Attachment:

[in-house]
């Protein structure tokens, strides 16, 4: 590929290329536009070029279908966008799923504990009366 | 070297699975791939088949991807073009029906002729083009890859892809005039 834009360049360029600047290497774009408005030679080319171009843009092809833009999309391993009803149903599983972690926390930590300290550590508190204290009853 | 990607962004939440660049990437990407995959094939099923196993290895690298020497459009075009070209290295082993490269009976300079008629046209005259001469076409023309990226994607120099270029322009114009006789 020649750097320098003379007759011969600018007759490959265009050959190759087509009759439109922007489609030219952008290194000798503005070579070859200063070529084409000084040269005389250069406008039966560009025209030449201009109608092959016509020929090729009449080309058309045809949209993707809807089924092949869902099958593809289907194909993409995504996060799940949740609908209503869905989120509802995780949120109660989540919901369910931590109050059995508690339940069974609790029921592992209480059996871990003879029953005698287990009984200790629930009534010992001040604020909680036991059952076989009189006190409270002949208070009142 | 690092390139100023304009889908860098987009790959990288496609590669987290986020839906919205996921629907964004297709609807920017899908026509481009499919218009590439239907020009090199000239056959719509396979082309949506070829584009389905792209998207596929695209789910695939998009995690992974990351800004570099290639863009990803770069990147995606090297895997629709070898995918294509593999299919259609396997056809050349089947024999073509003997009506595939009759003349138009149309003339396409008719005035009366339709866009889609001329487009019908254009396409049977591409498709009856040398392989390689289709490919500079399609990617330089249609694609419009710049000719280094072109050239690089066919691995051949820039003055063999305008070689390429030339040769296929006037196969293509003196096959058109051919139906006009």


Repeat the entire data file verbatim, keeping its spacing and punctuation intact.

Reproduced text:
[in-house]
């Protein structure tokens, strides 16, 4: 590929290329536009070029279908966008799923504990009366 | 070297699975791939088949991807073009029906002729083009890859892809005039 834009360049360029600047290497774009408005030679080319171009843009092809833009999309391993009803149903599983972690926390930590300290550590508190204290009853 | 990607962004939440660049990437990407995959094939099923196993290895690298020497459009075009070209290295082993490269009976300079008629046209005259001469076409023309990226994607120099270029322009114009006789 020649750097320098003379007759011969600018007759490959265009050959190759087509009759439109922007489609030219952008290194000798503005070579070859200063070529084409000084040269005389250069406008039966560009025209030449201009109608092959016509020929090729009449080309058309045809949209993707809807089924092949869902099958593809289907194909993409995504996060799940949740609908209503869905989120509802995780949120109660989540919901369910931590109050059995508690339940069974609790029921592992209480059996871990003879029953005698287990009984200790629930009534010992001040604020909680036991059952076989009189006190409270002949208070009142 | 690092390139100023304009889908860098987009790959990288496609590669987290986020839906919205996921629907964004297709609807920017899908026509481009499919218009590439239907020009090199000239056959719509396979082309949506070829584009389905792209998207596929695209789910695939998009995690992974990351800004570099290639863009990803770069990147995606090297895997629709070898995918294509593999299919259609396997056809050349089947024999073509003997009506595939009759003349138009149309003339396409008719005035009366339709866009889609001329487009019908254009396409049977591409498709009856040398392989390689289709490919500079399609990617330089249609694609419009710049000719280094072109050239690089066919691995051949820039003055063999305008070689390429030339040769296929006037196969293509003196096959058109051919139906006009």